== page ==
Amazon, Berkshire Hathaway and JPMorgan Chase’s decision to start their own health care program for their employees is already having impacts on the U.S. economy.
On Tuesday, the Dow Jones Industrial Average was down 362.59 points when it closed – or 1.37 per cent.
The 30-stock index’s biggest loser was UnitedHealth, one of the nation’s largest health insurance companies, which dropped more than four per cent.
The Dow Jones dropped triple digits again on Tuesday, as sellers dumped heath care stocks in the wake of Amazon, Berkshire Hathaway and JPMorgan Chase’s decision to star their own health care company. Abvove, a look at trading of the stock on Tuesday
Above, a look at Dow Jones trading over the past five days. For 11 of the first 18 days of trading in 2018, the 30-stock index recorded all time highs. But now it looks to be in the beginning of a downturn
Sellers appear to be dumping the stock in the wake of the news that could disrupt the health insurance status quo in the U.S.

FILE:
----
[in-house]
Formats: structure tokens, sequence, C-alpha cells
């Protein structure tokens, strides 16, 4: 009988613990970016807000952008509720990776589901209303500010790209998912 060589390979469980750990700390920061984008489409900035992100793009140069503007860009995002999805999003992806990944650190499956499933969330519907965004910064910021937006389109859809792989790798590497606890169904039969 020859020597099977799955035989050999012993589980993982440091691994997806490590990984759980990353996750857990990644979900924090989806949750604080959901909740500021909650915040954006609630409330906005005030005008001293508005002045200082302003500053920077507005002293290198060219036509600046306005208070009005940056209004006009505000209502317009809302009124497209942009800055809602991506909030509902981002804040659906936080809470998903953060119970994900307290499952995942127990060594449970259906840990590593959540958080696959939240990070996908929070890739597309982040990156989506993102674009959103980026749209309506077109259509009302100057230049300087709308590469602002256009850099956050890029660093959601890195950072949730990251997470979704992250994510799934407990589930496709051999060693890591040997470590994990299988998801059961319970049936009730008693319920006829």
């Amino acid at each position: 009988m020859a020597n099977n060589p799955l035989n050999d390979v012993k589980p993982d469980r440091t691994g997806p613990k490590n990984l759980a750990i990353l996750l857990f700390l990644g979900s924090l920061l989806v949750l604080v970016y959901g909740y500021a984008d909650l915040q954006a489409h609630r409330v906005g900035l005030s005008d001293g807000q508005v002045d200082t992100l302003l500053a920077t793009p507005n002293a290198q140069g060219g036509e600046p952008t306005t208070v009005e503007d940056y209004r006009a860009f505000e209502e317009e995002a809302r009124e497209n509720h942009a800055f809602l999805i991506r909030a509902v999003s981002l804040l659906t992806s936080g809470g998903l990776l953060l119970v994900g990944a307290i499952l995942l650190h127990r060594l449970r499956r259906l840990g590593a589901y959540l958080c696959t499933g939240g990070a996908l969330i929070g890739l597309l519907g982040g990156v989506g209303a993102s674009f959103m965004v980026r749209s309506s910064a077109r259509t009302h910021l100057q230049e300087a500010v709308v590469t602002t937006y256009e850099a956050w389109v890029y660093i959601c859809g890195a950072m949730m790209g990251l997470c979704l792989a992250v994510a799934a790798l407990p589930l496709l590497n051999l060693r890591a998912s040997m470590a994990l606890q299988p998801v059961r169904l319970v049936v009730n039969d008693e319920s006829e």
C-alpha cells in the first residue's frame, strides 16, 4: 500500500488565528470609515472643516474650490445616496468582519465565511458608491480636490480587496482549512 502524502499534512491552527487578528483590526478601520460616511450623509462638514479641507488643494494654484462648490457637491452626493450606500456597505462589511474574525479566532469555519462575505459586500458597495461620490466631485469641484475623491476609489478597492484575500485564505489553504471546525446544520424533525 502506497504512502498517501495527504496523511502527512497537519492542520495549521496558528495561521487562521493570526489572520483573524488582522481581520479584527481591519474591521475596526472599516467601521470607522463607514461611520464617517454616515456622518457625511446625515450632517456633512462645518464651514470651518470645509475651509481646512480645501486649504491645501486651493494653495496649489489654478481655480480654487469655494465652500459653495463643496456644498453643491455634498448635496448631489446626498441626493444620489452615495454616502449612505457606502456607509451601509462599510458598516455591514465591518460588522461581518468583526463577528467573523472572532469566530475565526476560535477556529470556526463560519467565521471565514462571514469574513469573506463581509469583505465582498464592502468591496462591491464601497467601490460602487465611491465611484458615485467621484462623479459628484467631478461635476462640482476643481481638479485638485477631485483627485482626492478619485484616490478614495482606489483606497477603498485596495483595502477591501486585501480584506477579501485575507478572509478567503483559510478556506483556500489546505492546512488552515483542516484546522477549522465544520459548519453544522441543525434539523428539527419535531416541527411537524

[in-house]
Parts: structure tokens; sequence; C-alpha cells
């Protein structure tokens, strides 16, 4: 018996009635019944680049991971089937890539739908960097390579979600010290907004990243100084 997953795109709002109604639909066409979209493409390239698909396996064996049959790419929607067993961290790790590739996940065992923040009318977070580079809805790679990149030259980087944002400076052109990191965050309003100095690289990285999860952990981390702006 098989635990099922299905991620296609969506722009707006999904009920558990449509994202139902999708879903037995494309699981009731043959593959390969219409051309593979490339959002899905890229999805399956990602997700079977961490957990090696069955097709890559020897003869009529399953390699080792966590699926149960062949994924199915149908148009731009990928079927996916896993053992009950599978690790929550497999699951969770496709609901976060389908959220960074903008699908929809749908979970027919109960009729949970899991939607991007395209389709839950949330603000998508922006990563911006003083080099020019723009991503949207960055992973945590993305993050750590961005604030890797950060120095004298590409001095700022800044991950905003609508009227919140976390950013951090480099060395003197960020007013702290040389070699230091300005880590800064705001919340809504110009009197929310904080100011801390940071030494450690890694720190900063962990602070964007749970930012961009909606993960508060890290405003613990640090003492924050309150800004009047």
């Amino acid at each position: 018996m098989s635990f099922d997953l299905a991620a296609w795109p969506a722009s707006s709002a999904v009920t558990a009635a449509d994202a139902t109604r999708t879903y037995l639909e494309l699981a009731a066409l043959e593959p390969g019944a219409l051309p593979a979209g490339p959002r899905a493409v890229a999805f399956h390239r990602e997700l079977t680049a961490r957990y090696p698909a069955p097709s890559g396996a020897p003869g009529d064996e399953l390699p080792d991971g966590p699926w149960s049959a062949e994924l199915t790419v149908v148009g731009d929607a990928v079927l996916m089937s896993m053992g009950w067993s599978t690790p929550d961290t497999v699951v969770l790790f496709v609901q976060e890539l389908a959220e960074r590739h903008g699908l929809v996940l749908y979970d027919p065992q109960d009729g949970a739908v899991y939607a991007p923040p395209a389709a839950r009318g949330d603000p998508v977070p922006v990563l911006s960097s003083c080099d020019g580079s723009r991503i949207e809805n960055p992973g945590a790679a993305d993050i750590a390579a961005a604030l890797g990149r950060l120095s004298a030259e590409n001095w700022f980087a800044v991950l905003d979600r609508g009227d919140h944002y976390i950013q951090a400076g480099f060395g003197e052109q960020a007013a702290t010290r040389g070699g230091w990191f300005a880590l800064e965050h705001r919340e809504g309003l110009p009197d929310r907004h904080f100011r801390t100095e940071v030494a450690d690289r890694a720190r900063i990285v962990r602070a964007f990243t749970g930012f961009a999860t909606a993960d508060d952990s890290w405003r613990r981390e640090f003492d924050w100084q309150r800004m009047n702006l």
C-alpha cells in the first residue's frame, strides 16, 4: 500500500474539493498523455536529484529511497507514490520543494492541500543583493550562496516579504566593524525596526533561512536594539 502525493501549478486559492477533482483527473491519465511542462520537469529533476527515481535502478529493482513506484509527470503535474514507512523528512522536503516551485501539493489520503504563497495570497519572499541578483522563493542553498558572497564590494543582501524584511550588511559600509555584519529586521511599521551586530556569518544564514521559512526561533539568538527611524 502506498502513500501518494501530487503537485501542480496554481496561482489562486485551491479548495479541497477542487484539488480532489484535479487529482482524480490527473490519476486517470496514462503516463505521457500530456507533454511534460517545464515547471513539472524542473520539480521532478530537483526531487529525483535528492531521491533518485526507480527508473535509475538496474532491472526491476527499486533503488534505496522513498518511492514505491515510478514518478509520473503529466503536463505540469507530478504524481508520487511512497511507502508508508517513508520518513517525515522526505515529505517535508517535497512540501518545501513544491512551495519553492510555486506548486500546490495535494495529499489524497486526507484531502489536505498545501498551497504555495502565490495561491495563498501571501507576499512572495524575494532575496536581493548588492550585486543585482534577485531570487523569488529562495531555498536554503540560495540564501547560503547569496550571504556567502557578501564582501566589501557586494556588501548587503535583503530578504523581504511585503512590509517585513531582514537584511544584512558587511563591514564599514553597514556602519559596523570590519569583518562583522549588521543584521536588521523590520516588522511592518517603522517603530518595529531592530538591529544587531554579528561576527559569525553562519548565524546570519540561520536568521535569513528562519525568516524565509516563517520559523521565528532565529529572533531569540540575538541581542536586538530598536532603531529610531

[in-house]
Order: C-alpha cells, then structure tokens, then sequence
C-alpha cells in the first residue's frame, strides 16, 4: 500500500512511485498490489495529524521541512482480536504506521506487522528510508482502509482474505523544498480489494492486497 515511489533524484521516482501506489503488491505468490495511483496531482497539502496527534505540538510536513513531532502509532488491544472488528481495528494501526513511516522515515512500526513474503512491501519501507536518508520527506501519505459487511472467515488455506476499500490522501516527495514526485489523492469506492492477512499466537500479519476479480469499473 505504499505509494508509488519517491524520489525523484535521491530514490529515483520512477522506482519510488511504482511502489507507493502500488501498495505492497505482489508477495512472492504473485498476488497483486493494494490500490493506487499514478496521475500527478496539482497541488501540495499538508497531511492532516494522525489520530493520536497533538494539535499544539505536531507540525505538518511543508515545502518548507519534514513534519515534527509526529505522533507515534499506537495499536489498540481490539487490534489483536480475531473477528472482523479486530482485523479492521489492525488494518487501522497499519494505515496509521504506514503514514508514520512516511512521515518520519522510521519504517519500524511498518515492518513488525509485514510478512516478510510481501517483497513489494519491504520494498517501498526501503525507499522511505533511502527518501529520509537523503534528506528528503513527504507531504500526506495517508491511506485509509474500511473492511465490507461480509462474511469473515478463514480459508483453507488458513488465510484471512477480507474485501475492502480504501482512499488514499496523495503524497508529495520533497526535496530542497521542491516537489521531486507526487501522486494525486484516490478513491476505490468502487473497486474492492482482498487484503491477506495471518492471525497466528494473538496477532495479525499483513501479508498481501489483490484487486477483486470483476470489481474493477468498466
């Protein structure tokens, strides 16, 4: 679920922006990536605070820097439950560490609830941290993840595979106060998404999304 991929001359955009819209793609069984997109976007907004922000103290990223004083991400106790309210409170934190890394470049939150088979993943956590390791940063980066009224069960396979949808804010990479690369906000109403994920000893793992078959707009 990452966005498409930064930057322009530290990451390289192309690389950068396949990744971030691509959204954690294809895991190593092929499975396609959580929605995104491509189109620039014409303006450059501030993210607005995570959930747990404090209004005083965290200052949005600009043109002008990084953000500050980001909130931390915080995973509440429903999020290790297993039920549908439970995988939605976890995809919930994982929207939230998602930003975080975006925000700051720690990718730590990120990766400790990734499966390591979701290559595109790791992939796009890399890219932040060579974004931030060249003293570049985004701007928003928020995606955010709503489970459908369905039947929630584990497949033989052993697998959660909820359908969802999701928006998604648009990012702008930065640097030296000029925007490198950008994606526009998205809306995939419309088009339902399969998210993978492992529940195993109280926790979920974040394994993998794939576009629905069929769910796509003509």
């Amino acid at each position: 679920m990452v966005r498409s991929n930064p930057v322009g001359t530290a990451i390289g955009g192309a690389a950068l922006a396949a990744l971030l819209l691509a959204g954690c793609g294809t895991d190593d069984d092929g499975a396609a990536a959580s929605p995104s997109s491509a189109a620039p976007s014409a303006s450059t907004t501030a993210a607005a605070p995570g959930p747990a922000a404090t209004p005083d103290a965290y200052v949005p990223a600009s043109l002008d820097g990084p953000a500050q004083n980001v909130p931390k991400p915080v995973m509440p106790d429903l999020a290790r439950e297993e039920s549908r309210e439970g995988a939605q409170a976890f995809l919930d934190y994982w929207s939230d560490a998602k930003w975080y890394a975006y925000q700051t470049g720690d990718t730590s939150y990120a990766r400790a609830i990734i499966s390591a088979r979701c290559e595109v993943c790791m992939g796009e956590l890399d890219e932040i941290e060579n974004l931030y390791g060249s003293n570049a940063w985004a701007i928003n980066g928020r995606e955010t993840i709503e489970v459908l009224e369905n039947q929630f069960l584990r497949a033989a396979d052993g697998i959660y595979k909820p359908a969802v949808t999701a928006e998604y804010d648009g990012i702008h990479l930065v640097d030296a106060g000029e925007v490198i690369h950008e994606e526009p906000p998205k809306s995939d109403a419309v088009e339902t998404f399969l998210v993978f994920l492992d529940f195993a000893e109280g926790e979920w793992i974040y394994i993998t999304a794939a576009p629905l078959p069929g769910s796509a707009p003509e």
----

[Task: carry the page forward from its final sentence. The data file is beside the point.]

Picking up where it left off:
In their announcement on Tuesday, the three companies said they would be creating a new company to offer ‘simplified, high-quality and transparent’ health care to its employees at a lower price.
Their company could serve as a model for health care throughout the country at large, which has been plagued by ballooning costs that have legislators on both sides of the aisle struggling over a governmental solution.
On Monday, the Dow Jones fell 177 points, a drop that was attributed to rising long-term interest rates.
Traders work on the floor of the New York Stock Exchange (NYSE) on January 30, 2018 in New York City
Experts said not to worry too much about the continued drop.
The market has been in a strong bull market for the past year, gaining more than 25 per cent and even setting all time highs on 11 of the first 18 trading days of 2018.
A period of selling was to be expected, Gary Kaltbaum, president of the money-management firm Kaltbaum Capital Management, said, according to USA Today.
‘Markets do go down every now and then,’ Kaltbaum said. ‘And prices in the short-term, have been stretched and extended as far as we have seen in ages.’
Robert Pavlik, chief investment strategist at SlateStone Wealth, told CNBC: ‘I think people are looking for an excuse to sell. This is the first wave of selling we’ve seen in a while.’
The news will no doubt put a damper on President Trump’s State of the Union address tonight. The president is expected to take credit for the economy, which has largely been booming since he took office a year ago.